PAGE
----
Our Toxic Financial System – 1 of 3

Nathan Rothschild

I deliberated long and hard about using ‘Toxic’ in the title and even turned to the dictionary. This decided me (The Free Dictionary by Farlex):

3a. Extremely risky or harmful, as a debt for which the borrower is in default and the collateral has lost   so much value that its sale cannot cover the amount of the loan.

3b. Causing social tension or unpleasantness.

A ‘Monopoly’ is something we are very wary of because we know from bitter experience it generates a level of power over the users of services and goods that becomes increasingly uncompetitive and expensive.

Big Pharma is a good example, where (patented) life giving drugs are price fixed to (often) put them out of the reach of the very people they should be helping. The AIDs virus was one such case, particularly in Africa, where it was rife and standards of living were amongst the poorest in the world.

This pales into insignificance however, compared to our global private banking system. They too have ‘patented’ money and become the exclusive suppliers of 97% of the world’s currencies and cash. It is by far and away the biggest monopoly within our species.

We know how toxic monopolies can become and regularly introduce laws to restrict such practices. The sheer size and power of global banking demonstrates how ineffective we are in this endeavour.

Whilst Big Pharma create exclusivity to price fix their products for maximum profit, private global banking is amassing vast powers over the global population from debt, which also produces elephantine profits for them.

Monopoly ignites human fallibility to abuse and greed and power are the ultimate fuel. We have seen this power at work in 2015 when unelected representatives, the Troika, brought Greece to its knees, shocking the world in the process. This is the power of debt at work in all its uncloaked savagery and witness to control by monopoly.

Monopoly often goes beyond what many people are aware of and is best described with the many levels of abuse on Society through Student Debt. To start with there is the moral issue, which seeks to make money out of our young before they even have the means to financially stand on their own two feet.

This helps consolidate the monopoly position of private banks in several ways. Firstly, it places students under financial obligation and gets then used to debt at an early age, conditioning them to a mental frame of mind that accepts debt as the primary means by which to finance their future lives.

Secondly it indentures them into an already financially controlled Society, ensuring they feel they are in a ‘normal’ environment where the payment of interest, for the use of the money in their pockets and bank accounts, is paramount.

Thirdly, this monopoly environment begins to reach into other areas of their lives. It is now the (ludicrously narrow) yardstick by which characters are assessed, even to the extent of how credit worthiness can affect suitability for a job – to hell with an expensive university education!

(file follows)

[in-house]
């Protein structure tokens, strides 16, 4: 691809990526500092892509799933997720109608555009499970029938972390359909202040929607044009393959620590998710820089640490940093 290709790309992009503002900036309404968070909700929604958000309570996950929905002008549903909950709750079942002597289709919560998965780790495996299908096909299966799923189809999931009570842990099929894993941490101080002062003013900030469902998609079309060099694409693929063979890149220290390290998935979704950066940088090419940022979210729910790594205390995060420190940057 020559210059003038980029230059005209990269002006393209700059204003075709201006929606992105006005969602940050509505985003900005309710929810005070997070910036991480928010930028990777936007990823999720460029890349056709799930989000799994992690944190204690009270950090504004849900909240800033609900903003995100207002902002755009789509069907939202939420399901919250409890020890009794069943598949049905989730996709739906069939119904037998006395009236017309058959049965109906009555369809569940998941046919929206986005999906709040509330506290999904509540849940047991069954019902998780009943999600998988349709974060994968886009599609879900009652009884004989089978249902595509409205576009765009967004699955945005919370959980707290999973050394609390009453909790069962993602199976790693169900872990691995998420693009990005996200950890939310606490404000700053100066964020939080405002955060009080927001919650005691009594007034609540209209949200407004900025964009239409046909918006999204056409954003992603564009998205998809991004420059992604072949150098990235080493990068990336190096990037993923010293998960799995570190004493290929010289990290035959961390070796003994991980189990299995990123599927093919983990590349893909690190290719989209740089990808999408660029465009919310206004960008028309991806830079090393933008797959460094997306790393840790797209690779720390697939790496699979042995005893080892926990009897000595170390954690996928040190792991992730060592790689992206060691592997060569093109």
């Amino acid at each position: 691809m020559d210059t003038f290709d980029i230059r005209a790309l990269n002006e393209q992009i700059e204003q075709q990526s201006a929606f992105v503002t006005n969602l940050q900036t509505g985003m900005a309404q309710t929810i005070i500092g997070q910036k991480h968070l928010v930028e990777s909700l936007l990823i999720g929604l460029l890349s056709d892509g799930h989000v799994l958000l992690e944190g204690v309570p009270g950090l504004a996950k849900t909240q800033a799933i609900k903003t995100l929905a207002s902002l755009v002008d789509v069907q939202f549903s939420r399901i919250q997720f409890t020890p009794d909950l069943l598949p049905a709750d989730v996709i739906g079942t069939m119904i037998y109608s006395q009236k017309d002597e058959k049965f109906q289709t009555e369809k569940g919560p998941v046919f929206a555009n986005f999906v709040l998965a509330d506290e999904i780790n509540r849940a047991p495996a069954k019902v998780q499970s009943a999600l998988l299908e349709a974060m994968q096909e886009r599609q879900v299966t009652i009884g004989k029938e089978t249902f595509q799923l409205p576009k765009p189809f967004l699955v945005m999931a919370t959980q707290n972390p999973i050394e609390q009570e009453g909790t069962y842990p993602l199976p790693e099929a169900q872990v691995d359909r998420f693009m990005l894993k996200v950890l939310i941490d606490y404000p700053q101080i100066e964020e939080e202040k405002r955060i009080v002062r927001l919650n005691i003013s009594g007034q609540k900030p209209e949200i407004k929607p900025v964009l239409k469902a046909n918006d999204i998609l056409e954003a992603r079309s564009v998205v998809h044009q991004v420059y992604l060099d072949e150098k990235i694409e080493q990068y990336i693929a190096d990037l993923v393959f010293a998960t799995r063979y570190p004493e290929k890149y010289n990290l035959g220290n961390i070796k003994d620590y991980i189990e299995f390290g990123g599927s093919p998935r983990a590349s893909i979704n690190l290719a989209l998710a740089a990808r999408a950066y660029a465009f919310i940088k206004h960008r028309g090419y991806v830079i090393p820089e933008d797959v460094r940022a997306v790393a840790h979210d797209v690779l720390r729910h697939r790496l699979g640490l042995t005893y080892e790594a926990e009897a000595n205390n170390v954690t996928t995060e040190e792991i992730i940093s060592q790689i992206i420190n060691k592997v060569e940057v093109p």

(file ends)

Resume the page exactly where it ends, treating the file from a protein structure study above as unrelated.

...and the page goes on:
Sadly, this monopoly is strengthened by our governments who have been inveigled into supporting this lending as the ‘retailers’ of the money, borrowed from the banks and put out in grants, hoping to make a profit on the deal. “Wait a minute” I hear you say, “This is a good thing as government makes a profits that benefit taxpayers!”

Sadly, it is now becoming apparent that their inability to create employment is seeing a growing number of students unable now to repay the loans. In the UK in 2015, government set aside £2bn a year to cover student loan write down. 45% of loans are now anticipated will be written off . . . It was $3billion in the first three months of 2013 in US!

This means that instead of a profit for taxpayers they will yet again be contributing to the profits of private banks. The students cannot be made to repay the debt but government can, with taxpayer money, because they too are indentured by the power of this global monopoly, whose concern is only ever the payment of their profit/interest.

We can see through this one example, how the toxic power of monopoly can cause multiple abuse. Here, in addition to the enslavement of the young, public money is intertwined with commercial practice to underwrite guaranteed profits for private banks, when it has actually been raised to provide public services to support Society.

I have tried here to illustrate how pervasive debt has become within our Society, from a monopoly control that we have known for centuries is both abusive and destructive. In Part 2 I will take another closer look at the private banking system, to illustrate the toxic affect that monopoly has upon our future as a species, by controlling Life through frighteningly narrow constraints.

Awareness breeds understanding and understanding breeds change.

Until the next time.

 

Thinking from his Book: Global Magna Carta. Returning Power to the 99% . . . If They Want It! By J T Coombes